Attestation clause

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ATTESTATION CLAUSE, wills and contracts. That clause wherein the witnesses certify that the instrument has been executed before them, and the manner of the execution of the same. The usual attestation clause to a will, is in the following formula, to wit: "Signed, sealed, published and declared by the above named A B, as and for his last will and testament, in the presence of us, who have hereunto subscribed our names as the witnesses thereto, in the presence of the said testator, and of each other." That of deeds is generally in these words "Sealed and delivered in the presence of us."
     2. When there is an attestation clause to a will, unsubscribed by witnesses, the presumption, though slight, is that the will is in an unfinished state; and it must be removed by some extrinsic circumstances. 2 Eccl. Rep. 60. This 'presumption is infinitely slighter, where the writer's intention to have it regularly attested, is to be collected only from the single word "witnesses." Id. 214. See 3 Phillim. R. 323; S. C. 1 Eng. Eccl. R. 407.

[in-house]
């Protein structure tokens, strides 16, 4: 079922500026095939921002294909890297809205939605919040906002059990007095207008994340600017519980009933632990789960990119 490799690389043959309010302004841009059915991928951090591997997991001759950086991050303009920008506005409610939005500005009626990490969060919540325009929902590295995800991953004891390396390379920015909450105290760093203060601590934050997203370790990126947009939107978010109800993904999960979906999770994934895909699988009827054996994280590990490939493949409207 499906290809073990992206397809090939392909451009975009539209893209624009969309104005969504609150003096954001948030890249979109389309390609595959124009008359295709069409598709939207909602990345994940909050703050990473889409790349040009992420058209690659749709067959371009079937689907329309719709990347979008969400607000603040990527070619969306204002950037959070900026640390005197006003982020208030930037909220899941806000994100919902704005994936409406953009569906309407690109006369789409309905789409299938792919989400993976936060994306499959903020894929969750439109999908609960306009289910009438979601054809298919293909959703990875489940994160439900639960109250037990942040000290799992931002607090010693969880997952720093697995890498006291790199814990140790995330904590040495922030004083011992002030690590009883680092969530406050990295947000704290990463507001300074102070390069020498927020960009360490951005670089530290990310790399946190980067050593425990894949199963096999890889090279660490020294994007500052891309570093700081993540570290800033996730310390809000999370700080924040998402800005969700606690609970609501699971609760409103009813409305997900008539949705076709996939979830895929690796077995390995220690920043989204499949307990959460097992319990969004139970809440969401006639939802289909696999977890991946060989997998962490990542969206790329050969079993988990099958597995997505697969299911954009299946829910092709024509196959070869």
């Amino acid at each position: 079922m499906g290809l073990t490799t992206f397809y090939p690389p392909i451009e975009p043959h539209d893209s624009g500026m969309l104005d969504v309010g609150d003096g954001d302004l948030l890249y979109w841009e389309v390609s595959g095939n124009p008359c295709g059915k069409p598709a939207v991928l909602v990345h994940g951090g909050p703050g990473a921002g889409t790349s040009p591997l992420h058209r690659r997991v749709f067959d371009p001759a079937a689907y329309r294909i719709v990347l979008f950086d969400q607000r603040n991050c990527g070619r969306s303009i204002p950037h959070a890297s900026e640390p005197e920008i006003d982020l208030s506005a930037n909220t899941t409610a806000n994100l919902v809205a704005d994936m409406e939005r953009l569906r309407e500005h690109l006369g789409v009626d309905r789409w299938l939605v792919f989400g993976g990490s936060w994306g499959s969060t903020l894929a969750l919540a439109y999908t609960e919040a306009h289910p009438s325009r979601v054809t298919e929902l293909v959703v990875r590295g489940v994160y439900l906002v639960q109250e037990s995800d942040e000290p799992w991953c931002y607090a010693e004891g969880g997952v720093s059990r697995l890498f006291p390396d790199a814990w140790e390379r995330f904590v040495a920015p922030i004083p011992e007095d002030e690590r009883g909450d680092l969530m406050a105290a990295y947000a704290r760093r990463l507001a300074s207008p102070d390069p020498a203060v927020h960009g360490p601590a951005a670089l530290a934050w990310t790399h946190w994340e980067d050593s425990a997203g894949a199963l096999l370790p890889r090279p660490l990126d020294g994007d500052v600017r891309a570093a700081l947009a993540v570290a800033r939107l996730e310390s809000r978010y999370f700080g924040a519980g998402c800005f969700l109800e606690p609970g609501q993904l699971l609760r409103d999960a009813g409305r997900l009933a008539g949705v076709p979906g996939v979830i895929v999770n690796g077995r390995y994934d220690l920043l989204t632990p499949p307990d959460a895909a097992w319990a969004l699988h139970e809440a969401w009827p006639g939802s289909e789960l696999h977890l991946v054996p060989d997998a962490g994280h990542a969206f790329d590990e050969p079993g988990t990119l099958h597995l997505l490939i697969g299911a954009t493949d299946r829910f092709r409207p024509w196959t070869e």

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The Deed had no attestation clause and was witnessed by only two persons.
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as the Attestation Clause, it recorded the date of the
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to show that the Attestation Clause in fact was animated by its own,
it concludes from the plain language of the Attestation Clause that the
Both, Guillotte and Robbins also signed an attestation clause as witnesses to the will.
The so-called Attestation Clause contains the final piece of
Taken at face value, the Attestation Clause suggests that the
Franklin, who had introduced the Attestation Clause, offered some
for the purposes of the Attestation Clause, treated as "not